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  • Nick Raffan

Raff Report – January 2018

Golly gosh another year has gone by. Instead of matters for Aussie looking up they are decidedly looking worse by the day. The global sentiment concerning Australia is reflected in the ASX 200 where key companies have mostly treaded water for recent months with anaemic rises at best with few stars. Mum and dad investors need to understand that the direction of the ASX is determined by fund managers in Edinburgh, London, Oslo, Boston, New York and Hong Kong just to mention a spattering of financial centres. The other day the Raff was asked why such a poor performance by the ASX versus many of its peers. The answer to this question is pretty simple. Global investors do not have to invest in Australia.Many if not most off-shore fund managers allocate investmentfunds according to MSCI indexes and their performances against the same or similar. The picture shown below partially explains why the Dow Jones keeps making new highs and why the ASX 200 by comparison struggles. Note that Australia is not identified in the picture – precisely it’s too small and so who cares? Well it seems nobody does right now.

FIGURE 1: MSCI World Index

However it is true to say that some Aussie stocks are well placed on MSCI sector indexes like banks and resource companies. But overall, as already alluded to, Aussie is a non-event.

Imagine that you are a leading fund manager in Boston or London. Are you going to buy exposure to a country considering the following, just to mention the tip of an iceberg of negative situations?

  • The country is deficient in power supply – blackouts expected in summer when all the air conditioners get turned on (in QLD temperature limits are suggested but how are households going to be monitored?) – How stupid is that?

  • South Australia is spending truckloads of dosh on batteries that will need replacing every seven years.– let’s buckle to the minority no matter the cost.

  • The barrel has been scraped forour elected leaders in the major political parties.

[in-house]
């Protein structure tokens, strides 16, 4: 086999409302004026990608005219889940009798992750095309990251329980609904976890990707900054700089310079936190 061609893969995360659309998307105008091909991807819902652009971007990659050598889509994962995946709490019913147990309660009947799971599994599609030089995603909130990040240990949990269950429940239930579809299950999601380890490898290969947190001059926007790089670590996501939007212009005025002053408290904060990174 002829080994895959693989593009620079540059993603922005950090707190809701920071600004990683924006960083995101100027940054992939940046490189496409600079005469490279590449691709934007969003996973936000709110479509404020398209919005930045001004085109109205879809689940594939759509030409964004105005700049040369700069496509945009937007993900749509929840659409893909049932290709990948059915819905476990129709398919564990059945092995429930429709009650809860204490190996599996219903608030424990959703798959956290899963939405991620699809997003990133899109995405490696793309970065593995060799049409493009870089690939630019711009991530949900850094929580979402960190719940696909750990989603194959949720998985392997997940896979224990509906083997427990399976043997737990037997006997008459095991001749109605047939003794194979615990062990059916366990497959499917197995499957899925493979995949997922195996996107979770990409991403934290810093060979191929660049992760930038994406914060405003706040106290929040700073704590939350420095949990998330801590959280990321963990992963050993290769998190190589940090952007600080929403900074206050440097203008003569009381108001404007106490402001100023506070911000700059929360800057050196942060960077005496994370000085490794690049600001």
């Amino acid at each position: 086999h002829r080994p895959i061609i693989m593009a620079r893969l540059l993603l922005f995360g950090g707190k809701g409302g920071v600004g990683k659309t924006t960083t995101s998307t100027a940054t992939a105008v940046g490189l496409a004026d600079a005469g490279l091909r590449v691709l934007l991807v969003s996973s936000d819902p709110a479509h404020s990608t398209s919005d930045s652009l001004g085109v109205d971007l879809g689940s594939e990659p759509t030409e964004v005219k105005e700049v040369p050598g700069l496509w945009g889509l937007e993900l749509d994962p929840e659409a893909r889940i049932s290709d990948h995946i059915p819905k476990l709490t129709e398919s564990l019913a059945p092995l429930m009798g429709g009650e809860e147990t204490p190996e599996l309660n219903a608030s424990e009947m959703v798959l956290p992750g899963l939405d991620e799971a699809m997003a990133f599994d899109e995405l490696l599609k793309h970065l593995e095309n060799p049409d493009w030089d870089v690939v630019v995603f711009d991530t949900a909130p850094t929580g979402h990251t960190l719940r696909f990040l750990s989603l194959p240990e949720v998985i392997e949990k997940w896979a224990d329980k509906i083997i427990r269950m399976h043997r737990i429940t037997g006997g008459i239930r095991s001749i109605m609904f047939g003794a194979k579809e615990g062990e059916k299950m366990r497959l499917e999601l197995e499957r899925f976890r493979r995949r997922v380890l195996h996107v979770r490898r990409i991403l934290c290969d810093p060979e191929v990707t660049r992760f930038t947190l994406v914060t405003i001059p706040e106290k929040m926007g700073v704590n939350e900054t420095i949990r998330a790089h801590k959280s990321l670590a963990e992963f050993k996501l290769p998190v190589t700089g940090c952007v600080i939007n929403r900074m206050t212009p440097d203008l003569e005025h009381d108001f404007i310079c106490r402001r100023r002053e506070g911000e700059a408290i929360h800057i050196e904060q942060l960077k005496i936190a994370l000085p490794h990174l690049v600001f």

• The Liberals show as hopeless and with the Labor a shoe in at the next election, offshore investors no doubt see disaster lying ahead for Australia (look what happened to the NZ dollar when a socialist got a reign on power).

  • Billions of dollars are being spent on the NBN when 5G wireless is probably a hundred times better. But no – let’s waste billions of dollars and protect outdated technology by refusing to grant sufficient band width for 5G wireless to compete with the NBN.

  • Worse still are mutterings to place a levy (tax) on 5G and perhaps on other communications to fund a blowout in the NBN.

  • Manufacturing as most people think of manufacturing is going the way of the dinosaur and government does not seem to give a dam.

  • Oh –but we are going to build a few submarines at great cost instead of buying off-the-shelf from the USA. Sure jobs are being created but perhaps savings should have been used for more patrol boats also being built in South Australia.

  • An intellectual desert talking recently on the ABC said no worries – ten percent of the workforce is engaged in manufacturing. Well how so? Simply change the definition of manufacturing to include drawing of plans and electronic design etc. It’s just too bad that the hundreds of workers that have lost jobs in or connected to car manufacture are not skilled in paper work etc. Now wonder Australia is up s…t creek.